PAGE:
Heron’s portrait was produced ‘from memory very slowly, after a period of nearly three years’. Realism or lifelikeness is not the point here, then: Heron’s comment makes it sound as though the idea of Eliot gently brewed in his head for a while before he tried to produce anything, and the result is Modernist, abstract, and yet somehow highly representative of the man himself. Heron’s work is clearly influenced by painters such as Picasso and Braque, moving from pencil sketches and studies from memory to a Cubist version, which is dramatic and expressive as well as appropriate. And Eliot was a man with an interesting face anyway.

The final portrait, with its double profile, is much more abstract than earlier versions, though the penultimate Cubist version marks a striking stage in its evolution. His features are emphasised yet distorted, and it is an image one can look at for a long time.

You can read about the installation of the display here. For further Eliot immersion, try listening to the poet himself reading The Wasteland.

Umbrella

Will Self sets out his stall right at the beginning of Umbrella (long-listed for the ManBooker Prize), with an epigraph from James Joyce:  ‘A brother is as easily forgotten as an umbrella’. This is Modernism, with a capital M, reformed and recreated for the 21st century. This is not a populist novel: it is self-consciously well-written, clever, with a flexible chronology which bounces the reader back and forth between times and characters. The narrative is the stream-of-consciousness style employed by Joyce and Woolf, with the allusiveness and intertextuality of T.S. Eliot and Ezra Pound. It’s not the easiest read, but it is spectacularly well-crafted, aware of its own literary nature, and ought to be in the shortlist, in my opinion – even though there were moments when I wished I could be reading something else! What this novel shows, though, is that Modernism as a literary style is far from dead, and works as well now as it did in the early twentieth century.

The text is alliterative, allusive, and peppered with italics, which, I concluded, are mostly quotations: some from other works of literature (including slightly obscure poets such as George Darley) but others are from the characters’ own minds, quoting something someone else has said to them. Like Eliot, Self seems to litter his work with ‘found’ words, from the overheard to the highbrow (King Lear, for example, and, I think, E.M. Forster) to popular culture (The Kinks, the Beatles, ‘Woman’s Hour’ and Mary Poppins). The effect is actually very much like being inside someone’s head – when thoughts, echoes, words and conversations flit in and out of your mind. Consequently, it is a novel where it should be easy to inhabit the characters, but, due to the complex structure of the narrative, it can take a while to get to grips with them, especially given that the italicised quotes give the impression of a multiplicity of voices, though in fact there are only two main ‘speaking’ parts. The main characters are Dr Zachary Busner, a psychiatrist in an institution, and Audrey Death, who has spent much of her life in the institution. The plot zooms between a present (the 1970s), Audrey’s past (early twentieth century – her childhood, adolescence and period working in a factory during the war) and Busner’s old age (presumably now). Audrey’s complex medical history, and the lack of care she has received (manifested by the mispellings of her name) are identified by Busner, and it is this relationship between the psychiatrist, his work and the catatonic patient which forms the heart of the novel, accompanied by the recollections of Audrey, apparently absent in her own present. Self’s relationship with London is always apparent: he describes it in loving, though not always loveable, detail and conjures up the city in different phases of its life.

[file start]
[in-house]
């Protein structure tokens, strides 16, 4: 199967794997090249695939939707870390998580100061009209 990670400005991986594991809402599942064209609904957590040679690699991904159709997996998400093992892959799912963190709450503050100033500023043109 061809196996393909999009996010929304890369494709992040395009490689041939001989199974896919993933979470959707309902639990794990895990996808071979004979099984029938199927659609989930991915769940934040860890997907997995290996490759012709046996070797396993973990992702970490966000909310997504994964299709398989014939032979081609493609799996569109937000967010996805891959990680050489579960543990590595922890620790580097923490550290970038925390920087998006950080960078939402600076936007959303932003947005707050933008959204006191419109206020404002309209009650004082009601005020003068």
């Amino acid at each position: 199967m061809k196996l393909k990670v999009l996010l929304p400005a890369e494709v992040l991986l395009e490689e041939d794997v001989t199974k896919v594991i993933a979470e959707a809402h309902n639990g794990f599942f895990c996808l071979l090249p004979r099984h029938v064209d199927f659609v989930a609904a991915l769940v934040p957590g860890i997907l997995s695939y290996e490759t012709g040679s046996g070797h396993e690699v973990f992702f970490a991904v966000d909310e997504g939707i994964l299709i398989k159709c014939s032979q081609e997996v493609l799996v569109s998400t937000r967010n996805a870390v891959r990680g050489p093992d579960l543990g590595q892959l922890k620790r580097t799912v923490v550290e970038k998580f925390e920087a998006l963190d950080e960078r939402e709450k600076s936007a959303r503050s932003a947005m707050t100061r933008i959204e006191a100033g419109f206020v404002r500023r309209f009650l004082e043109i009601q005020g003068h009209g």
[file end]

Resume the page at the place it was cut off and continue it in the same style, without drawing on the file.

The subject of madness lends itself to a diffracted narrative. It is intentionally baffling in many ways – just as you think you’re coming to grips with it, the thread of the story seems to draw away from you, but it comes back again – you kind of have to let it wash over you and I didn’t find it difficult to follow. This is challenging reading, though, that makes you concentrate and wants you to think – it’s marvellous to read something that doesn’t explain itself to you – but don’t be put off, it’s also somehow captivating, though somewhat bleak. I didn’t expect to like it but I did – it isn’t always exactly enjoyable, and if you’re looking for a feel-good read, this isn’t it; but it is modern literature at its verbose, discursive best. A particularly good example of the writing would be this phrase: ‘confirming the tight joins of the granite setts already laid out along the rule-straight roadways of his metropolitan mind’. I rather like it.

There’s a great ‘digested read’ on the Guardian website here if you don’t fancy the whole book!